May 5, 2008 | Commentary on Economy
Federal plan could unravel effective private efforts
Bailouts to borrowers, many of whom bought homes at ridiculous prices hoping to flip them before the party ended. Tax credit subsidies to supplement the down payments of buyers looking for a steal on a foreclosed home. And a little slush fund for state and local governments to reward their favorite local builder or bank by taking empty properties off their hands at above-market prices.
And that's the good news. Why good? Because Congress would only temporarily reward bad behavior and waste a few more billions. Policies like these, while infuriating, at least have no major long-term consequences. The really bad news is Congress is also trying to stick the Federal Housing Administration's nose into private markets in a major way.
This could disrupt the processes already at work to resolve the housing crisis and, worse, expose taxpayers to hundreds of billions in losses. What's going on here?
Borrowers by the millions are falling behind on their mortgages. The problems are most severe in a few states. Some, such as Nevada, California and Florida, enjoyed a huge, multiyear speculative bubble that's now popped in spectacular fashion. Others, such as Ohio and Michigan, are seeing home prices decline because of more fundamental weaknesses in their economies, in some cases significantly exacerbated by extraordinarily foolish state fiscal policies. Yet just about every state is experiencing a housing problem: unusual numbers of borrowers who are delinquent or soon will be, home prices falling a little or a lot and contraction in construction.
Fortunately, the mortgage industry isn't waiting for Congress to get its act together. Spurred on by the Treasury Department through a program called Hope Now, the industry - supported by services, counselors and community non-profit organizations - is actively seeking creditworthy borrowers who are or are likely to get into financial trouble. Why? To find a way to rework the mortgage or the payment schedule so the borrower can stay in the home.
Since last summer, the industry has successfully reworked more than a million mortgages, and is reworking hundreds of thousands more every month.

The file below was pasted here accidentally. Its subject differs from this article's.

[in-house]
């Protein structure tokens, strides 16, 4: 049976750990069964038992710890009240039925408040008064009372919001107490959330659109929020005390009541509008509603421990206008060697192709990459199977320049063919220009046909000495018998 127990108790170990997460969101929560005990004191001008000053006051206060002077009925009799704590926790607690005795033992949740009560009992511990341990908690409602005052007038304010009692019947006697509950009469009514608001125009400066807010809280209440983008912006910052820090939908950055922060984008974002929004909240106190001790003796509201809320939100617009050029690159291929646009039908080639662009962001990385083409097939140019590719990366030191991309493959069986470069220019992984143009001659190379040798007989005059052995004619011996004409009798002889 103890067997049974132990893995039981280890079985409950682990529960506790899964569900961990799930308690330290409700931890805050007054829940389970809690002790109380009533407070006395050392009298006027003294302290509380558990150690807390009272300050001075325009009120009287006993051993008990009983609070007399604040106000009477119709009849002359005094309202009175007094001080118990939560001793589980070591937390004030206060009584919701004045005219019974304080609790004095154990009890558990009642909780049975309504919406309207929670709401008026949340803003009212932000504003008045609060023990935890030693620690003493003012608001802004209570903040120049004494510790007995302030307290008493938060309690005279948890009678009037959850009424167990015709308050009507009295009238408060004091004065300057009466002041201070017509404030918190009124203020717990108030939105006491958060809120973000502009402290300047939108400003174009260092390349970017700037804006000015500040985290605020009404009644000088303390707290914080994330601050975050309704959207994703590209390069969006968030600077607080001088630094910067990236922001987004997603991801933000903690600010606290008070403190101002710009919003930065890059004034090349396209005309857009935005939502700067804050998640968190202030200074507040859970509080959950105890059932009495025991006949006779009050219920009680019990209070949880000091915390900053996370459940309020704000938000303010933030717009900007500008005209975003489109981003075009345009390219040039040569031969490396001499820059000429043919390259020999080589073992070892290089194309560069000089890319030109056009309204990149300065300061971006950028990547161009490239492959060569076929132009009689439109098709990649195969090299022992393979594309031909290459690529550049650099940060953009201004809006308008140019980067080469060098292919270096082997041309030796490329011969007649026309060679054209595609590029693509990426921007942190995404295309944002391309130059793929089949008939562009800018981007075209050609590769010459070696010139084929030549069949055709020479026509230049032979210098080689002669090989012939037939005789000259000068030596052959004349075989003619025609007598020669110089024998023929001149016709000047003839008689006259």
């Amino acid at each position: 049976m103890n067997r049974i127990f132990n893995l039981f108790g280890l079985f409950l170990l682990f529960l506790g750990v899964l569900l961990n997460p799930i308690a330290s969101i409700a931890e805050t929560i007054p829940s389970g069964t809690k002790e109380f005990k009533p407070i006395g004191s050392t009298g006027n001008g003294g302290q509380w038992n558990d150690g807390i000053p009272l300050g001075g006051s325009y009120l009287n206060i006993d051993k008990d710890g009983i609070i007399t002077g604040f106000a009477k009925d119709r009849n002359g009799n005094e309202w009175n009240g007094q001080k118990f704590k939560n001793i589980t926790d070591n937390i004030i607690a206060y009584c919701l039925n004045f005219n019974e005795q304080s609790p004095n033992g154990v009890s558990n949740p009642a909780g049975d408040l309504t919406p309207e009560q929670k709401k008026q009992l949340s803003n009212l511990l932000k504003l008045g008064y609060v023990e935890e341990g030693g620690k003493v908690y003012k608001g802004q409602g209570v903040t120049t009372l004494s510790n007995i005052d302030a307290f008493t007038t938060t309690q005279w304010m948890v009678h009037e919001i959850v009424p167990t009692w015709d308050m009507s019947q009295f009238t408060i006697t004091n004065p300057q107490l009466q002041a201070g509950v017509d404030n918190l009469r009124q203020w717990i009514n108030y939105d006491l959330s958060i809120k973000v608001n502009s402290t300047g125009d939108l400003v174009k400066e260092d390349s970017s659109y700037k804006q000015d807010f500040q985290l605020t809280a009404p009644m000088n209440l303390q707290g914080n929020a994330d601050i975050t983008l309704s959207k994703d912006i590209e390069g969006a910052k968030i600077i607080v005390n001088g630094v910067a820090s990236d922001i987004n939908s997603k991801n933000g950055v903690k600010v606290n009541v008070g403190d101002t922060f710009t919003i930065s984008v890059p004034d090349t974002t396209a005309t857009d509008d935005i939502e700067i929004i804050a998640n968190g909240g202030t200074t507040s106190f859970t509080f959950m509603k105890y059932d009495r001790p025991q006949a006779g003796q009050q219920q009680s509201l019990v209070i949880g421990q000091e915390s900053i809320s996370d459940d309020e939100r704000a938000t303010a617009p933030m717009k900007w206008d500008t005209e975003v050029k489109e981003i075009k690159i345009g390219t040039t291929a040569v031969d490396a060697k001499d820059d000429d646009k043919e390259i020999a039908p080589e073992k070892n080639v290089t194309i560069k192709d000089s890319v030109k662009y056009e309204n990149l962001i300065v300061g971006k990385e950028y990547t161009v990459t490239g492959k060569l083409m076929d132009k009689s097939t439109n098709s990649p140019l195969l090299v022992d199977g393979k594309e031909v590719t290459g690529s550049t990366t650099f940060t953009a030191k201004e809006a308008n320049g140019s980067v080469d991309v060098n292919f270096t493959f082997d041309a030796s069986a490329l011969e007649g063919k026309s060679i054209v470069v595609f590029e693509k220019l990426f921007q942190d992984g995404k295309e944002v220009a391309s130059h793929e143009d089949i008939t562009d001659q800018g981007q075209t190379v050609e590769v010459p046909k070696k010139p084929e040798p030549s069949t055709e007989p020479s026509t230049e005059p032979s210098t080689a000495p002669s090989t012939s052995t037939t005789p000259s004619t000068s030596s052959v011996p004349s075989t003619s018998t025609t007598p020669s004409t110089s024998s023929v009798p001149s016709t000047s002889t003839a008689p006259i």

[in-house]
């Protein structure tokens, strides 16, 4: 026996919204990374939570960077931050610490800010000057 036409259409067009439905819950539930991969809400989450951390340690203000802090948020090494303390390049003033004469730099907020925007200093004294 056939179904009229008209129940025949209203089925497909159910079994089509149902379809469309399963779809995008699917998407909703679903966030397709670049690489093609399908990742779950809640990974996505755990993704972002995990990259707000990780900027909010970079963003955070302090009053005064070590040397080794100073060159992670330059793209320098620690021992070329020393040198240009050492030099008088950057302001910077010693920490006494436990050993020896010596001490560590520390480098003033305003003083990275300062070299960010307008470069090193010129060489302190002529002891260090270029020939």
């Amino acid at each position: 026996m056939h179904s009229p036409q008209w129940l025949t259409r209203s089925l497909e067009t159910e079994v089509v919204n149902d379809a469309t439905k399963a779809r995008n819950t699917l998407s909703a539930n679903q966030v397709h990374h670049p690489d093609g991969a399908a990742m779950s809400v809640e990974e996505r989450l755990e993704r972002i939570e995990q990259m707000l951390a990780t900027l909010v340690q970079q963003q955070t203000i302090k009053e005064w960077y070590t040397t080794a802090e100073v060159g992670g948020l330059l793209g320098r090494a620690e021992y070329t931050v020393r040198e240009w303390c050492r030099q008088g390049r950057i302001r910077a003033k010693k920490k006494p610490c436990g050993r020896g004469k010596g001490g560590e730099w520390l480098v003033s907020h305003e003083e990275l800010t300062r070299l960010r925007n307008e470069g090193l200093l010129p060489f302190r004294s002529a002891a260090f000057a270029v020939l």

Is the process perfect? Of course not, but just wait until the feds get into the act directly. "I'm from the government, and I'm here to help" is never a good greeting when somebody rings the doorbell.
Congress wants to inject the FHA into this process. The FHA would guarantee these reworked mortgages, meaning that if they get into trouble again, the FHA (read: taxpayers) will be on the hook for any losses. In fairness, the FHA is better equipped today to assume these new risks and responsibilities. Only a few years ago, the agency was on the precipice of extinction, having seen its market share dwindle to almost nothing.
Recognizing its fate, the FHA went on a crash modernization program - just in time, if Congress carries out its threat. But neither FHA improvements nor market troubles justify Congress putting taxpayers on the hook for future losses from past bad behaviors. Congress has no business trying to bail out stressed homeowners who bought high-priced properties or took on mortgages they couldn't afford - often without documentation.
And who pays for this bailout? Not "the government." It's all the responsible homeowners and renters who resisted the temptations of the housing boom, refused taking out a home equity loan to fund a vacation or new car, declined to buy a home with no down payment, ignored the low teaser rates dangled by unscrupulous brokers. Meanwhile, the homeowners who yielded to temptation are offered an escape hatch. Who pays? In short, you pay - unless you're getting a bailout.
And if we're going to bail out lenders who went for the fast buck, builders who rode the good-times train up the hill and are now in a downward slide, and borrowers who made bad decisions, where does it stop? How about a bailout for the pensioners and shareholders who've lost money in the stock market in the last two or three years?
A proposal for a refundable tax credit for capital losses is just around the corner. Where does the bailout business stop? Simple. It stops at the beginning - by saying no to bailouts, subsidies and slush funds.
J.D. Foster is the
Norman B. Ture Senior Fellow in the Economics of Fiscal Policy at
The Heritage Foundation (heritage.org).
First appeared in Houston Chronical